What would a world where people actively combat racism look like?
Racial Justice and Equity

What would a world where people actively combat racism look like?

Ibram X. Kendi, author of "How to be an Antiracist"

Honestly addressing America’s troubled racial history and finding reconciliation would yield benefits for everyone, the author of “How To Be an Antiracist” says.

In a world where people actively rejected racism and the oppression of marginalized groups, “the American people would not be afraid of Black people, of brown people,” Dr. Ibram X. Kendi said during Lumina Foundation’s Racial Justice and Equity series webinar earlier this month.

“We as a nation would really truly be able to see and appreciate the difference,” he added.

America would almost be like the human rainbow, and people would love that about this country, as opposed to the ways in which we are fearful or ignorant or imagine that difference is worse than what we are.”

Led by Dr. Danette Howard, Lumina senior vice president and chief policy officer, the conversation focused on Kendi’s New York Times bestselling book, in which he says there is no neutrality in the racism struggle.

“One either allows racial inequities to persevere, as a racist, or confronts racial inequities, as an antiracist. There is no in between safe space of ‘not racist.’ The claim of ‘not racist’ neutrality is a mask for racism.”

Lumina Racial Justice and Equity webinar features Dr. Ibram X. Kendi, National Book Award winner and author of How to Be an Antiracist, Stamped From the Beginning: The Definitive History of Racist Ideas in America, and editor of Four Hundred Souls: A Community History of African America, 1619-2019.

Kendi distinguished between his perspective on racism — the systemic, structural and institutional racial disparities that are pervasive across society — and racist, the ideas, beliefs and behaviors carried out by individuals.

Lumina’s work addresses the systemic, structural racism that is lodged in the core of our society’s institutions (including colleges and universities), systems and policies. Our deep exploration of the pervasiveness of racial inequities within higher education, as well as our responsibility as a philanthropic entity, has driven Lumina to move forward with an Equity First stance. This means that all our work, from our mission-driven strategic investments to our operational contracts and vendor relationships, will be developed through the lens of racial equity. Scott Jenkins and Paola Santana discussed one compelling strategy in a recent post.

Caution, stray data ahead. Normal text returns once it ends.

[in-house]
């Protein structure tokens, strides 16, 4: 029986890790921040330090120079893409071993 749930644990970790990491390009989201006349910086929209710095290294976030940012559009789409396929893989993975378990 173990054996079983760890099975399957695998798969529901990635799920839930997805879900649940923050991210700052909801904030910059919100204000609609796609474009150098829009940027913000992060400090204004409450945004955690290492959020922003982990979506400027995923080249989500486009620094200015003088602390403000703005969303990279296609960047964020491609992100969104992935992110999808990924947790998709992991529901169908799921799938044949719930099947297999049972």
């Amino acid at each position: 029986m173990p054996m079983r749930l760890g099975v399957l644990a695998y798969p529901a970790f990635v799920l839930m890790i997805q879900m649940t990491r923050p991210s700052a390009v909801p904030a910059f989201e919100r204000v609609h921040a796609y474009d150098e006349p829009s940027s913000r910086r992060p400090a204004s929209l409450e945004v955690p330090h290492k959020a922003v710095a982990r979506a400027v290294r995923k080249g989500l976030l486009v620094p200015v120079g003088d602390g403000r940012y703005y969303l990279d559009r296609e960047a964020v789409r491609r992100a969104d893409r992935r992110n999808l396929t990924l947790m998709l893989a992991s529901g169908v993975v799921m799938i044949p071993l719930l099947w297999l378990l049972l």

An important factor in putting equity first is reframing our perspectives. We should stop talking about achievement gaps as a way of describing pervasive differences in outcomes between student populations and begin talking about opportunity gaps.

“For us to call that an achievement gap places the burden on the students,” Kendi said.

“When we reframe it as the opportunity gap, then it becomes more of a societal issue… What if all along the problem was opportunities?”

While this perspective has started to shift, far too many people and policymakers lay blame for differences in outcomes at the feet of students and families who are suffering from differences in opportunities.

Lumina is focused on ensuring that higher-ed students who attend community colleges, MSIs and access-oriented four-year colleges have the opportunities they need to thrive, and on state and federal policy solutions that increase resources in support of these institutions and the students who attend them.

“[Those institutions] are severely underfunded,” Kendi said. “What we find is, just like in the K12 system generally, speaking, the students who have the least in their homes also tend to have the least in their schools.”

Each of us have the opportunity and the responsibility to resist racism within our society and systems. No one is off the hook, especially white people.

“Denial is the heartbeat of racism,” Kendi said. When we hear phrases like “I don’t have a racist bone in my body,” what we are hearing is denial, and an unwillingness to acknowledge mistakes, biases, and a desire to uphold the status quo.

“When we look out at our society, we see racial disparities all around us… These disparities, forms of degradation — that is the norm. In that, when someone says ‘I personally am not doing anything,’ what happens to that norm? It persists,” Kendi said.

Lumina is pleased to be working with of the Boston University Center for Antiracist Research through our Racial Justice and Equity Fund. We are committed through our investments, our leadership, and influence, to proactively advancing racial equity. We take Kendi’s call to action seriously: “For each of us, the question is what do you have to give?”

Each of us can do something to support the movement for racial equity in our homes, our work, in our communities and by holding policymakers accountable. Through this action, we can realize the vision of a world where our systems and policies enforce justice, and all have opportunity to thrive.

Back to News